09 March 2021
Automation in 3D printing post production is key to success
Almost everywhere, 3D-printed parts are still manually identified, sorted and finished. According to AM-Flow, this can be done faster and better via automation that uses sensors, data and AI.
Dennis Lieffering, in the new AM-Flow showroom at Brainport Industries Campus
Manufacturers are using 3D printing increasingly as a manufacturing method. The Dutch market for industrial 3D printing will grow in the coming years to over €22 billion by 2030, according to a PWC report. Where just a few years ago the technology was only used for prototyping, it is now so far advanced that complete end products are rolling out of commercial printers.
But for how smart and digital 3D printing may be on the front end, the process is conversely just as inefficient once those products roll out of the printer. Almost in all cases, parts are still being manually identified, sorted and post-processed. Perfectly doable for a few prototypes, but a repetitive and time-consuming task when hundreds of products are suddenly churning out of a printer every day. “Moreover, the chance of errors increases,” says Dennis Lieffering of AM-Flow. The company has been working on automating this process since 2018. They develop the software in Amsterdam. All the mechanical applications and robotics are done in Eindhoven at the Brainport Industries Campus.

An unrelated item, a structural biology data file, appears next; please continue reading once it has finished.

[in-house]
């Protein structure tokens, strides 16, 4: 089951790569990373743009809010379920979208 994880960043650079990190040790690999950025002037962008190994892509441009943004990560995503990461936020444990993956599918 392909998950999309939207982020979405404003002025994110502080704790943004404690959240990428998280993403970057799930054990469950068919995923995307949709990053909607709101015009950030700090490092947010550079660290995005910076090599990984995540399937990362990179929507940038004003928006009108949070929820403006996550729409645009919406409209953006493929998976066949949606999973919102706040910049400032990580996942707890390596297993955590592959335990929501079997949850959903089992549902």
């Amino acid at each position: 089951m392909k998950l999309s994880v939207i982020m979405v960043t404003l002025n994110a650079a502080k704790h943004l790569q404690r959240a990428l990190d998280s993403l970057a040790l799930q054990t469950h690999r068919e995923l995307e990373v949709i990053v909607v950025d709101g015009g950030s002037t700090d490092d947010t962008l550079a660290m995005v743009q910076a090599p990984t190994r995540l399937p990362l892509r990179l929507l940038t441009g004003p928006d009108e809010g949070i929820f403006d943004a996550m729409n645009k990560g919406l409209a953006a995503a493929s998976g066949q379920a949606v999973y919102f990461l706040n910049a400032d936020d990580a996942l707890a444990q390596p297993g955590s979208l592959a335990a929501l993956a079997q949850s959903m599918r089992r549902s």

“Some parts are practically indistinguishable from each other. It’s about very small differences. That sometimes makes it difficult to see which 3D model belongs to which customer and what should be done with each piece. Or where they should go in the factory.” He calls all this manual work the “dirty secret” of the additive manufacturing industry. Lieffering: “Companies justifiably like to show off the advantages of 3D printing. But the ‘back end’ – what happens in post-production – often stays out of the picture. It is still the case that as production increases, so do the labor costs. There is a lot of manual work involved not only in cleaning, identifying and sorting the printed parts, but right throughout the factory route. All the way to the packaging.”
Automatic identification and sorting within a matter of seconds
To solve this, AM-Flow is developing machines that rely on data, sensors and AI. Not only do these machines shorten the production process, they also ensure that engineers, who currently mainly do this manual work, have more time for other work. Designing better products, for one thing. This works as follows. Once a product rolls out of the 3D printer, it is first cleaned. Then a robotic arm takes the 3D-printed objects from a tray and places them on a conveyor belt that heads towards the AM-Vision module. This is equipped with 10 cameras that identify a product within a few milliseconds and forward it on to the sorting system. From there, the parts are sent by self-driving carts to the correct department for the extra finishing touches., e.g. painting or polishing. Finally, parts are automatically packaged and labeled to be sent to the customer.